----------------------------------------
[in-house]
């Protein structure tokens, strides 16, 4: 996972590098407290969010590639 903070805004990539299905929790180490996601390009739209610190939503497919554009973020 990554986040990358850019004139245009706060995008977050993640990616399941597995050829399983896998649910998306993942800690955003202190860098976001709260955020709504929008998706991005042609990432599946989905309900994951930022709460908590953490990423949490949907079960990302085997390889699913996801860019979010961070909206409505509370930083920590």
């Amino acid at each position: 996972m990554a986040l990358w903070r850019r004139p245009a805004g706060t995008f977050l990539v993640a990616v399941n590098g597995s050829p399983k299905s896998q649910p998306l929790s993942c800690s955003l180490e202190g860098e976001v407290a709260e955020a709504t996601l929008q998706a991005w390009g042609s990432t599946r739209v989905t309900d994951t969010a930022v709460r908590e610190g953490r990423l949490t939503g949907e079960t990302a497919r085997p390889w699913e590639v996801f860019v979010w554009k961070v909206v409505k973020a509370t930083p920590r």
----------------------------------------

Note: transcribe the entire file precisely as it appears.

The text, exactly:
[in-house]
């Protein structure tokens, strides 16, 4: 996972590098407290969010590639 903070805004990539299905929790180490996601390009739209610190939503497919554009973020 990554986040990358850019004139245009706060995008977050993640990616399941597995050829399983896998649910998306993942800690955003202190860098976001709260955020709504929008998706991005042609990432599946989905309900994951930022709460908590953490990423949490949907079960990302085997390889699913996801860019979010961070909206409505509370930083920590």
């Amino acid at each position: 996972m990554a986040l990358w903070r850019r004139p245009a805004g706060t995008f977050l990539v993640a990616v399941n590098g597995s050829p399983k299905s896998q649910p998306l929790s993942c800690s955003l180490e202190g860098e976001v407290a709260e955020a709504t996601l929008q998706a991005w390009g042609s990432t599946r739209v989905t309900d994951t969010a930022v709460r908590e610190g953490r990423l949490t939503g949907e079960t990302a497919r085997p390889w699913e590639v996801f860019v979010w554009k961070v909206v409505k973020a509370t930083p920590r």